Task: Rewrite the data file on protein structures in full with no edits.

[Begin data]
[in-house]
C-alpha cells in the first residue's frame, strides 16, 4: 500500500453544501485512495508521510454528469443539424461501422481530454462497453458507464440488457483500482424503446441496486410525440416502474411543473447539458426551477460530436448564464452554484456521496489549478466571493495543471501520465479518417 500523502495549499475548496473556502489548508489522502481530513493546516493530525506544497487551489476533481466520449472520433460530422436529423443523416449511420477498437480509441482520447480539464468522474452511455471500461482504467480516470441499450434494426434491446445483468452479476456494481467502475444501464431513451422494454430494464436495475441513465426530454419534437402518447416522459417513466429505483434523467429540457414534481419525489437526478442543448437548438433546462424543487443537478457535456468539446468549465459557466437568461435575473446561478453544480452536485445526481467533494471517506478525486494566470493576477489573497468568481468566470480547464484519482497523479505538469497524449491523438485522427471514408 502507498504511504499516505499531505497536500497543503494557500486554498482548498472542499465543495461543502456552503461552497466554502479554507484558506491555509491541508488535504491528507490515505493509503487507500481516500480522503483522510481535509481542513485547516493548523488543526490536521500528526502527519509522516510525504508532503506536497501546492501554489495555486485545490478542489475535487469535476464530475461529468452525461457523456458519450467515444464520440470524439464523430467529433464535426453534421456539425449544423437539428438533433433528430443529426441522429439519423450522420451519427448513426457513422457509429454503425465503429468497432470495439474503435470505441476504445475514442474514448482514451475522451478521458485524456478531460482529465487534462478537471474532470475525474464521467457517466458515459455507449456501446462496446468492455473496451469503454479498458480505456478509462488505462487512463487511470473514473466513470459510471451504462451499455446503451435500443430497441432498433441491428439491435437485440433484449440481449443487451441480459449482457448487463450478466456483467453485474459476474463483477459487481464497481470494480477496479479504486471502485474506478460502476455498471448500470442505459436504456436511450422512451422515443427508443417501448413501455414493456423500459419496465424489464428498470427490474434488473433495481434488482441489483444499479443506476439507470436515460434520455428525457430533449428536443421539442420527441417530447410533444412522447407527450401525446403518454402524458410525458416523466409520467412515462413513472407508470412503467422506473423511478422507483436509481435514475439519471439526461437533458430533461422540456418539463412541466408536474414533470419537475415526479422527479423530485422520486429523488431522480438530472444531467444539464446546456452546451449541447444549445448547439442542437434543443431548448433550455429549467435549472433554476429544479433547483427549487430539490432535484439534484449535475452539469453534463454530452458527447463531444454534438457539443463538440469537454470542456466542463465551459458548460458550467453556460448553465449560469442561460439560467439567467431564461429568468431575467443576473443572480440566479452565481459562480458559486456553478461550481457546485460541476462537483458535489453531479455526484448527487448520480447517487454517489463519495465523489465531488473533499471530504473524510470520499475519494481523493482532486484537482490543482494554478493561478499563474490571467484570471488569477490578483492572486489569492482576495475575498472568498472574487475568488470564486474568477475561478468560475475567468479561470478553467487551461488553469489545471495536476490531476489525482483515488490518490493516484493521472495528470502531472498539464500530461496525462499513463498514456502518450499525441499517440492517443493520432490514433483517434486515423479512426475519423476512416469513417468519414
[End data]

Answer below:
[in-house]
C-alpha cells in the first residue's frame, strides 16, 4: 500500500453544501485512495508521510454528469443539424461501422481530454462497453458507464440488457483500482424503446441496486410525440416502474411543473447539458426551477460530436448564464452554484456521496489549478466571493495543471501520465479518417 500523502495549499475548496473556502489548508489522502481530513493546516493530525506544497487551489476533481466520449472520433460530422436529423443523416449511420477498437480509441482520447480539464468522474452511455471500461482504467480516470441499450434494426434491446445483468452479476456494481467502475444501464431513451422494454430494464436495475441513465426530454419534437402518447416522459417513466429505483434523467429540457414534481419525489437526478442543448437548438433546462424543487443537478457535456468539446468549465459557466437568461435575473446561478453544480452536485445526481467533494471517506478525486494566470493576477489573497468568481468566470480547464484519482497523479505538469497524449491523438485522427471514408 502507498504511504499516505499531505497536500497543503494557500486554498482548498472542499465543495461543502456552503461552497466554502479554507484558506491555509491541508488535504491528507490515505493509503487507500481516500480522503483522510481535509481542513485547516493548523488543526490536521500528526502527519509522516510525504508532503506536497501546492501554489495555486485545490478542489475535487469535476464530475461529468452525461457523456458519450467515444464520440470524439464523430467529433464535426453534421456539425449544423437539428438533433433528430443529426441522429439519423450522420451519427448513426457513422457509429454503425465503429468497432470495439474503435470505441476504445475514442474514448482514451475522451478521458485524456478531460482529465487534462478537471474532470475525474464521467457517466458515459455507449456501446462496446468492455473496451469503454479498458480505456478509462488505462487512463487511470473514473466513470459510471451504462451499455446503451435500443430497441432498433441491428439491435437485440433484449440481449443487451441480459449482457448487463450478466456483467453485474459476474463483477459487481464497481470494480477496479479504486471502485474506478460502476455498471448500470442505459436504456436511450422512451422515443427508443417501448413501455414493456423500459419496465424489464428498470427490474434488473433495481434488482441489483444499479443506476439507470436515460434520455428525457430533449428536443421539442420527441417530447410533444412522447407527450401525446403518454402524458410525458416523466409520467412515462413513472407508470412503467422506473423511478422507483436509481435514475439519471439526461437533458430533461422540456418539463412541466408536474414533470419537475415526479422527479423530485422520486429523488431522480438530472444531467444539464446546456452546451449541447444549445448547439442542437434543443431548448433550455429549467435549472433554476429544479433547483427549487430539490432535484439534484449535475452539469453534463454530452458527447463531444454534438457539443463538440469537454470542456466542463465551459458548460458550467453556460448553465449560469442561460439560467439567467431564461429568468431575467443576473443572480440566479452565481459562480458559486456553478461550481457546485460541476462537483458535489453531479455526484448527487448520480447517487454517489463519495465523489465531488473533499471530504473524510470520499475519494481523493482532486484537482490543482494554478493561478499563474490571467484570471488569477490578483492572486489569492482576495475575498472568498472574487475568488470564486474568477475561478468560475475567468479561470478553467487551461488553469489545471495536476490531476489525482483515488490518490493516484493521472495528470502531472498539464500530461496525462499513463498514456502518450499525441499517440492517443493520432490514433483517434486515423479512426475519423476512416469513417468519414